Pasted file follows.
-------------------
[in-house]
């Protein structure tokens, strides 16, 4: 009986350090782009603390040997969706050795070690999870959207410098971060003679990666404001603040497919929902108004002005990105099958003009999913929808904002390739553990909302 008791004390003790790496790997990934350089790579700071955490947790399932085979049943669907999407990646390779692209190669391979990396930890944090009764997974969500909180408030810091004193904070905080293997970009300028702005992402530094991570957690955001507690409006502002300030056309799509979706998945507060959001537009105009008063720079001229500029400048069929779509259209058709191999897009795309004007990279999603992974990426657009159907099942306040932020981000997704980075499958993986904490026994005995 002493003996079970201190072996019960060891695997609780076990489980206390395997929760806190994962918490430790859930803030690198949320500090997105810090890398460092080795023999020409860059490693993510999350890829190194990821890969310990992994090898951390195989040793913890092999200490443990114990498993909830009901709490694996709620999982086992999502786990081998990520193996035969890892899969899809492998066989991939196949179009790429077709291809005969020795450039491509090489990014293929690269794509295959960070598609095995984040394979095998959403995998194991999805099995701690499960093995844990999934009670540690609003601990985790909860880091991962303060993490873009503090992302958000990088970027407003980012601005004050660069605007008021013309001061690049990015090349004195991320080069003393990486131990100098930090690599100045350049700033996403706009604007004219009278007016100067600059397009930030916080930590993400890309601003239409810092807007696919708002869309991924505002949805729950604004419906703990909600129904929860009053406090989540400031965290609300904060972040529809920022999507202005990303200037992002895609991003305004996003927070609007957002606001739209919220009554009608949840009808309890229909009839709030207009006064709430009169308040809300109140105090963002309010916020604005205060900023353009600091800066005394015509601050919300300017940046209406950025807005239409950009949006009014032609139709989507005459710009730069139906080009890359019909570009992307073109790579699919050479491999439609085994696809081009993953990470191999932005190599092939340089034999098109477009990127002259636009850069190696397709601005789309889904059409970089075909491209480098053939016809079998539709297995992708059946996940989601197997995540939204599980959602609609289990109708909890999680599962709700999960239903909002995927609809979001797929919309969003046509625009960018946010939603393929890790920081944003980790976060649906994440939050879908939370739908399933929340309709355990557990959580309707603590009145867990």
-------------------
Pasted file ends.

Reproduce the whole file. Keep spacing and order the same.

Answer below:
[in-house]
């Protein structure tokens, strides 16, 4: 009986350090782009603390040997969706050795070690999870959207410098971060003679990666404001603040497919929902108004002005990105099958003009999913929808904002390739553990909302 008791004390003790790496790997990934350089790579700071955490947790399932085979049943669907999407990646390779692209190669391979990396930890944090009764997974969500909180408030810091004193904070905080293997970009300028702005992402530094991570957690955001507690409006502002300030056309799509979706998945507060959001537009105009008063720079001229500029400048069929779509259209058709191999897009795309004007990279999603992974990426657009159907099942306040932020981000997704980075499958993986904490026994005995 002493003996079970201190072996019960060891695997609780076990489980206390395997929760806190994962918490430790859930803030690198949320500090997105810090890398460092080795023999020409860059490693993510999350890829190194990821890969310990992994090898951390195989040793913890092999200490443990114990498993909830009901709490694996709620999982086992999502786990081998990520193996035969890892899969899809492998066989991939196949179009790429077709291809005969020795450039491509090489990014293929690269794509295959960070598609095995984040394979095998959403995998194991999805099995701690499960093995844990999934009670540690609003601990985790909860880091991962303060993490873009503090992302958000990088970027407003980012601005004050660069605007008021013309001061690049990015090349004195991320080069003393990486131990100098930090690599100045350049700033996403706009604007004219009278007016100067600059397009930030916080930590993400890309601003239409810092807007696919708002869309991924505002949805729950604004419906703990909600129904929860009053406090989540400031965290609300904060972040529809920022999507202005990303200037992002895609991003305004996003927070609007957002606001739209919220009554009608949840009808309890229909009839709030207009006064709430009169308040809300109140105090963002309010916020604005205060900023353009600091800066005394015509601050919300300017940046209406950025807005239409950009949006009014032609139709989507005459710009730069139906080009890359019909570009992307073109790579699919050479491999439609085994696809081009993953990470191999932005190599092939340089034999098109477009990127002259636009850069190696397709601005789309889904059409970089075909491209480098053939016809079998539709297995992708059946996940989601197997995540939204599980959602609609289990109708909890999680599962709700999960239903909002995927609809979001797929919309969003046509625009960018946010939603393929890790920081944003980790976060649906994440939050879908939370739908399933929340309709355990557990959580309707603590009145867990």